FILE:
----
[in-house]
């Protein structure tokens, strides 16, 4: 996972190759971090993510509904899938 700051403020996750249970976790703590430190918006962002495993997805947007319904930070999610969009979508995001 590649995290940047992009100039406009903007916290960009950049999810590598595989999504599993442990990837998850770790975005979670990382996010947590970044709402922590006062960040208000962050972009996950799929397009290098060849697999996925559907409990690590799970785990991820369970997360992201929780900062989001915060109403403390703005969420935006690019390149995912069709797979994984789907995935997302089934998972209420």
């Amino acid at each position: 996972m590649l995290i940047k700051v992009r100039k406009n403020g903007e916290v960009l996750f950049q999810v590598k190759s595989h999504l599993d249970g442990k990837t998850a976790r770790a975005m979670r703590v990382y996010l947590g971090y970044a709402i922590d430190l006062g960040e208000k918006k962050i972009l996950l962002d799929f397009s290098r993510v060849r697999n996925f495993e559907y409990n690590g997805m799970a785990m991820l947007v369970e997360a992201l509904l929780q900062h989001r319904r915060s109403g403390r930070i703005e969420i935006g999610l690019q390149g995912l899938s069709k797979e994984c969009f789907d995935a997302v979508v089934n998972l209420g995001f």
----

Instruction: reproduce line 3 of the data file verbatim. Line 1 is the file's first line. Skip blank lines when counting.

């Amino acid at each position: 996972m590649l995290i940047k700051v992009r100039k406009n403020g903007e916290v960009l996750f950049q999810v590598k190759s595989h999504l599993d249970g442990k990837t998850a976790r770790a975005m979670r703590v990382y996010l947590g971090y970044a709402i922590d430190l006062g960040e208000k918006k962050i972009l996950l962002d799929f397009s290098r993510v060849r697999n996925f495993e559907y409990n690590g997805m799970a785990m991820l947007v369970e997360a992201l509904l929780q900062h989001r319904r915060s109403g403390r930070i703005e969420i935006g999610l690019q390149g995912l899938s069709k797979e994984c969009f789907d995935a997302v979508v089934n998972l209420g995001f």